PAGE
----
“My sense is that the friendships you are making are very deep and lasting, and that graduating with the honors program you are going to leave with people that you are really close to, and that you’ll remain close to for the rest of your life – and that’s one of the reasons you go to a college like St. Norbert,” says Kunkel.

   Students are particularly involved in the Honors Program, Kunkel notes. As the program grows, more and more students apply for Honors, which leads to increased competition. The variety of offerings in courses and involvement is good for both students and faculty.

   “I think we have been – thanks to [Dr. Marcie Paul] - trying to keep the Honors Program fresh, mix up offerings to give you options and expand horizons, and also to give our faculty a chance to teach something different, because they really appreciate that kind of spice of life. I really liked all of that, and it has given our program distinction,” says Kunkel. He says he hopes that over the years he has been able to “pull a little oxygen” into programming and resources to develop the program even more.

   Kunkel’s decision to leave St. Norbert does not mean that the Honors Program is done developing, however. Kunkel cites his time at University of Maryland – College Park as a potential model for expanding more of the living and learning communities at SNC. There, twelve two-year program halls for first years and sophomores are designed roughly around the different colleges (academic departments). Students interested in media, for example, may choose to live in a hall with other media students, work on outreach together, and socialize with people of similar interests.

   “We could do a little bit of that in the Michels program and theme houses, but we are thinking about how we can create honors opportunities maybe over and above the traditional honors community or program – are those the sorts of things we may want to look at? I do think the cohort aspect adds immeasurably to the success and the depth of the experience that the students feel,” states Kunkel. “As we get more and more strong students, we probably want to expand more honors kinds of honors opportunities that still keep it distinctive.”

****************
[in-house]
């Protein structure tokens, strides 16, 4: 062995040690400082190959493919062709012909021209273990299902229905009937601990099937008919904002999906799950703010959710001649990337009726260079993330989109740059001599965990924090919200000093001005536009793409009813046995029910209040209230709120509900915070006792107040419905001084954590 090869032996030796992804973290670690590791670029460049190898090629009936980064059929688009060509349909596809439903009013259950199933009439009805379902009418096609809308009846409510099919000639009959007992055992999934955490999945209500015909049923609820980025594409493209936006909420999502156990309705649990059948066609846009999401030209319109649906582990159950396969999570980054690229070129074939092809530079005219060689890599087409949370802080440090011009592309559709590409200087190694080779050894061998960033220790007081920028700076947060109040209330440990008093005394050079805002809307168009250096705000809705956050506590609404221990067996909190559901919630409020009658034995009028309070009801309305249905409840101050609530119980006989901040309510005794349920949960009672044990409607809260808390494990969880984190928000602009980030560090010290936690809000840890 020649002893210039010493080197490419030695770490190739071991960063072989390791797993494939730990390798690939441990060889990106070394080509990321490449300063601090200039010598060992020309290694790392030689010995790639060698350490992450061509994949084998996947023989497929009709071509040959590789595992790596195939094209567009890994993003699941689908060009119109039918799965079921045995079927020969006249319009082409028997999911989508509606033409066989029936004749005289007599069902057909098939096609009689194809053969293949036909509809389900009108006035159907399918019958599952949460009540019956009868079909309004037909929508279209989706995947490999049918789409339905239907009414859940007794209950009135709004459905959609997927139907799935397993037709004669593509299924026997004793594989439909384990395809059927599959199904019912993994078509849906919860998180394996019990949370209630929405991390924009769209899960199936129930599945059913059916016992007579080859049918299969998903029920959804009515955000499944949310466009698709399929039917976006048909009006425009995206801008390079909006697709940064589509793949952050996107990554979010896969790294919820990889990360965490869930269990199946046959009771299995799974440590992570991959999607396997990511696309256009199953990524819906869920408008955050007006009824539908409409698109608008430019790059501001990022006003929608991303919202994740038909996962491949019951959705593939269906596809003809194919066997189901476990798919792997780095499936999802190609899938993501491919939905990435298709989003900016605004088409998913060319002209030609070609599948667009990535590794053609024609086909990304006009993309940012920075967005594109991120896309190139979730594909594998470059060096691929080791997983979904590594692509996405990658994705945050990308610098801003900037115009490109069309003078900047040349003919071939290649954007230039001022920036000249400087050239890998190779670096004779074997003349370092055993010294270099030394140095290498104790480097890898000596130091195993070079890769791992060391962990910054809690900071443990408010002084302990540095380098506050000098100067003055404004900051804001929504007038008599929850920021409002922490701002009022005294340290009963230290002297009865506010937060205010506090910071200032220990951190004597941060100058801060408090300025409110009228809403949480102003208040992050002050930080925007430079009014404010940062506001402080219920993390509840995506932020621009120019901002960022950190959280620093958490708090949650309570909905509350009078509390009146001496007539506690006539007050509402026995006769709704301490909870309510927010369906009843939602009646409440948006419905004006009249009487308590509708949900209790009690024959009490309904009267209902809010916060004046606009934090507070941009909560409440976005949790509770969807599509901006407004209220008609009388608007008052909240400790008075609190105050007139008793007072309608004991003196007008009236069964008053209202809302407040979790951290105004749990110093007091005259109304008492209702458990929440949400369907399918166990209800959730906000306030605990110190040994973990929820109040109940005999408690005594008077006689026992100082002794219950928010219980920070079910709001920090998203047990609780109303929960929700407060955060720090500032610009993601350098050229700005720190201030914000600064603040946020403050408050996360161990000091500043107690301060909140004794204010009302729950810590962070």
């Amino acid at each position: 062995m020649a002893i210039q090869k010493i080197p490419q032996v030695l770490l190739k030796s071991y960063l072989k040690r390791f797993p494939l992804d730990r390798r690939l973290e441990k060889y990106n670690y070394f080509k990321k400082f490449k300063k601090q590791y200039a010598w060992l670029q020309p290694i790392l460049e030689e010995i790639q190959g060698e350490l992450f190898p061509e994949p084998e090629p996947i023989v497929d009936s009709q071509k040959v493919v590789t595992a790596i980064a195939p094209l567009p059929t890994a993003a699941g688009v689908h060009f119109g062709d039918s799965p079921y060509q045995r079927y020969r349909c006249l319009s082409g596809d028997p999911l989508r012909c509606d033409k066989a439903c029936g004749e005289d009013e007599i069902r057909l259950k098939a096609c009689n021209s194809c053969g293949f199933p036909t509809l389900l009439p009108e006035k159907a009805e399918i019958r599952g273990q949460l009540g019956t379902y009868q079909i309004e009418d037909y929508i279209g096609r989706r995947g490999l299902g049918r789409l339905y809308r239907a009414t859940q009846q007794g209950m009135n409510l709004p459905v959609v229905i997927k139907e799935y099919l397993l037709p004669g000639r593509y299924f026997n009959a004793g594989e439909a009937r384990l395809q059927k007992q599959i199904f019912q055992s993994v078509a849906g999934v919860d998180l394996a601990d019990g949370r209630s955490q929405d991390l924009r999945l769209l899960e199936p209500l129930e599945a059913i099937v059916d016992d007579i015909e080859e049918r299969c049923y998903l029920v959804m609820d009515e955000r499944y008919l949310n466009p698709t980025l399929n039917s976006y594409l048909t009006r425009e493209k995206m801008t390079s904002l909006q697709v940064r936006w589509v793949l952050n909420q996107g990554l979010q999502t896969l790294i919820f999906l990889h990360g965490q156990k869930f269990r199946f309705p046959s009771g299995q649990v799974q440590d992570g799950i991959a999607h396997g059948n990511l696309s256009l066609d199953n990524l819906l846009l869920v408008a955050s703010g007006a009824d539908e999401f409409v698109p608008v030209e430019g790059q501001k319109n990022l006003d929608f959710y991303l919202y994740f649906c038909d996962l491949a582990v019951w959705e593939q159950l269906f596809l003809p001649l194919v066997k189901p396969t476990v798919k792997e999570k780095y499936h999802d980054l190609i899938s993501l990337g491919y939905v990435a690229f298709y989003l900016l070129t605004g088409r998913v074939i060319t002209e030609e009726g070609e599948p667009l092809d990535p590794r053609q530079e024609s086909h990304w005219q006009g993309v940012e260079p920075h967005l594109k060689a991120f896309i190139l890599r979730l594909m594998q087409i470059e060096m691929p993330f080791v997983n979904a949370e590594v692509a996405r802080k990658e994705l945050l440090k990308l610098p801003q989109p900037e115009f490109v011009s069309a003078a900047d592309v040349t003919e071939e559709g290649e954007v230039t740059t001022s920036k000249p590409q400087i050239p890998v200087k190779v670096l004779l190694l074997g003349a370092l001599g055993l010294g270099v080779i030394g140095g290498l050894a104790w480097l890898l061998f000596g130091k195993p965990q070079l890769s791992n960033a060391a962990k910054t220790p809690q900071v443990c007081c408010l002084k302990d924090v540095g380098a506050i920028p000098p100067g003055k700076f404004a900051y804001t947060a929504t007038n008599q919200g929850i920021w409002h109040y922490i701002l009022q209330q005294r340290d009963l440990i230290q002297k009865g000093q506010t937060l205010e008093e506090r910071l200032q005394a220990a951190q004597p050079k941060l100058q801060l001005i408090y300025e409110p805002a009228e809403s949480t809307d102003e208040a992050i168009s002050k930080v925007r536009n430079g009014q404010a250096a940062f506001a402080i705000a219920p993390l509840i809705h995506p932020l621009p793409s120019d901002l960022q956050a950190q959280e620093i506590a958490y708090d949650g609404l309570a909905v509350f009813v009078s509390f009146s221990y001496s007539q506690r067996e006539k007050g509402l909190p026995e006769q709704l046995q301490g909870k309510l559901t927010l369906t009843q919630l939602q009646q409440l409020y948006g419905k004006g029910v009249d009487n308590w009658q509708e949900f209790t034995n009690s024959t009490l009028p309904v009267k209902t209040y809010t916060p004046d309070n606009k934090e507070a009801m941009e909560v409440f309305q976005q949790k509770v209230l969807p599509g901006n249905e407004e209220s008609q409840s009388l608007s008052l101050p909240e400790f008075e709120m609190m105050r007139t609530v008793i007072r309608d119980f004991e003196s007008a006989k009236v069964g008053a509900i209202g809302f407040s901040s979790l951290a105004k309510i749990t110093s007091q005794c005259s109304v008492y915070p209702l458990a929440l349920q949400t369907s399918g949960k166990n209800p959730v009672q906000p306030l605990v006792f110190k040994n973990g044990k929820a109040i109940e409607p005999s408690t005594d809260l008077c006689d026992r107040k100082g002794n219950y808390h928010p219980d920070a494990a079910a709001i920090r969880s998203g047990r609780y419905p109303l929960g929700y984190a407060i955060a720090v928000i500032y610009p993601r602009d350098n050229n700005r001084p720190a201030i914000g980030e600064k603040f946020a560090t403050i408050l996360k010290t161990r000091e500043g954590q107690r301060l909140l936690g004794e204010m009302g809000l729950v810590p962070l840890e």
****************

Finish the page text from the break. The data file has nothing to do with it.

The departing president then speaks specifically to incoming first years considering the Honors Program: “If they are thinking about St. Norbert (and obviously you are), I would say that if you qualify for the honors program, you definitely should apply. And if you have that opportunity you absolutely should do it.”

   The friendship, academic opportunities, and lasting chances for impact at SNC are all reasons Kunkel sees as motivators to join the Honors Program.

   “If you come here, being in the Honors Program is going to maximize the likelihood that you’re going to have a really full and enriching experience, and you are going to get exposed to some of the smartest and most creative faculty.”

   Lastly, Kunkel has some parting words to the people who make the Honors Program possible. “I would just like to thank Marcie, because she has run the honors program for literally the whole time I have been here. Thanks to John Neary for doing so much to establish it. I have always been impressed with the rigor and creativity that help our program move forward because it’s the right thing to do and also because it’s the smart thing to do. Colleges with good honors programs is most likely a good college.”

   So much appreciation and warm wishes to President Kunkel as he moves on from SNC to the next steps in his career and life.